The franchise tag remains the likely option in Fortes case. Only speculation here, but Emery also saw the fragility of a running back when Charles was lost for the season after one week. Chances would seem marginal at best that Emery would be inclined to pay Forte more than Angelo was offering and substantially more than the Chiefs paid Charles, a three-time Pro Bowler.

Bears film breakdown: Mitch Trubisky's amazing scramble, Marcus Cooper's soft coverage mistake

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Bears film breakdown: Mitch Trubisky's amazing scramble, Marcus Cooper's soft coverage mistake

Had Connor Barth not missed a 46-yard field goal that would've sent Sunday's Bears-Lions game into overtime, Mitchell Trubisky's 19-yard scramble on fourth-and-13 would've gone down as the biggest play the rookie quarterback made in 2017. Instead, Barth missed the kick, and the Bears couldn't force an opportunity for Trubisky to win the game in overtime.

But that scramble was incredible in its own right, even if it didn't lead to a tie ballgame and/or eventual victory. Here's how it happened:

The Lions rush three, with linebacker Tahir Whitehead (labeled No. 3 here) defending Benny Cunningham, who initially sticks in the backfield in pass protection. Detroit has four defenders playing man coverage against the Bears' four pass-catchers -- wide receiver Markus Wheaton and tight end Daniel Brown are at the top of the image, while wide receivers Kendall Wright and Dontrelle Inman are at the bottom. The Lions have three safeties playing deep with the Bears needing 13 yards to gain a first down.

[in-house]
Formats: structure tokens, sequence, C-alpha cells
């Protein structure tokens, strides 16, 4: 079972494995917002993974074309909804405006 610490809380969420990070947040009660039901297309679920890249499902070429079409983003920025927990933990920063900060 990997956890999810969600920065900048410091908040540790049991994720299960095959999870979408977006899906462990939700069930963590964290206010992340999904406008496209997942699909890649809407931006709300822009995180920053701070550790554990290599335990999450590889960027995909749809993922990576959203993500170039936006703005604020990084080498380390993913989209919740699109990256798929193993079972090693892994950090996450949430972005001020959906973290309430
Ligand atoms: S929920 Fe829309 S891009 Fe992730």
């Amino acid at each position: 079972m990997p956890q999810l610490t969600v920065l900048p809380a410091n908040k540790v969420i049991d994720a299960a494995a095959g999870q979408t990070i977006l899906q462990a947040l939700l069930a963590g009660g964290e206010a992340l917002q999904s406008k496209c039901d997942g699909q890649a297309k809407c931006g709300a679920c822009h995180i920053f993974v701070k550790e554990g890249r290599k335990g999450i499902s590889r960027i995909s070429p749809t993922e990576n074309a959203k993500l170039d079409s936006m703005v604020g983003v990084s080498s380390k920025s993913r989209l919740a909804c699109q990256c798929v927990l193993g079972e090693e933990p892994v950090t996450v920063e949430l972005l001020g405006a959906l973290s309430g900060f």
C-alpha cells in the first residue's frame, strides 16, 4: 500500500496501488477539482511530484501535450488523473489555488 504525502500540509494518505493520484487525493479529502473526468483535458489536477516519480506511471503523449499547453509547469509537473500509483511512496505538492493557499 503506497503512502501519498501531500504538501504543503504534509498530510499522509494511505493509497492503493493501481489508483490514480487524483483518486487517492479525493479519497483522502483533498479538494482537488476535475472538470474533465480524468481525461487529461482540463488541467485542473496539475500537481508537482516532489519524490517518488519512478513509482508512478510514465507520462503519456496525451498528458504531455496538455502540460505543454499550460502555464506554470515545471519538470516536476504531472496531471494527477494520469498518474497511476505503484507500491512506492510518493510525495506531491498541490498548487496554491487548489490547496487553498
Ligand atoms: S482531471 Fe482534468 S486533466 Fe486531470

Trubisky drops back and doesn't spy anyone open. The yellow line is where the Bears have to get to for a first down, and instead of forcing a throw, Trubisky opts for a scramble drill. 

It doesn't start very well. Trubisky is pursued by defensive linemen Anthony Zettel and A'Shawn Robinson (blue arrows) and has no chance to scramble outside. There's a window created by Wheaton at the top of the screen (purple arrow) but there's no chance Trubisky could set and make that throw across his body now. Scramble it is. 

Trubisky stops on a dime and is able to avoid Zettel and Robinson, and cuts back to the middle of the field. Defensive end Cornelius Washington (red arrow) identifies where Trubisky is going and begins pursuing him. 

A hole opens up! But Washington is now quickly closing on Trubisky, who at this point still has to run about 17 yards to get the first down. It's not looking good. 

Somehow, Trubisky sheds Washington's tackle around the 42-yard line. He still has 10 yards to go, and now safety Miles Killebrew (red arrow) is closing on him. 

Killebrew overpursues to the boundary, and Trubisky is able to cut back to the middle of the field.

"He ran to my side and cut back and then made another guy miss, and I was like, oh s***, he’s really about to get this," Inman said. 

Killebrew whiffs, and Trubisky picks up the first down. 

"That’s his mentality," running back Tarik Cohen said. "Y’all got to see his mentality. That situation, fourth and 13, he’s not going down, not taking a sack, not throwing the ball away — he’s going to find a way to make a play, and he’s going to lead us to where we need to be." 

***

One of the game's most critical plays for the Bears' defense came midway through the second quarter. The Lions were backed up near their own goal line, and Leonard Floyd had just forced a Matthew Stafford incompletion with an excellent speed rush to the quarterback's blind side. The Bears defense seemed to be locking down on Detroit, and with a 10-point lead, forcing a punt here could've turned into more points by an offense that was having success in the first half.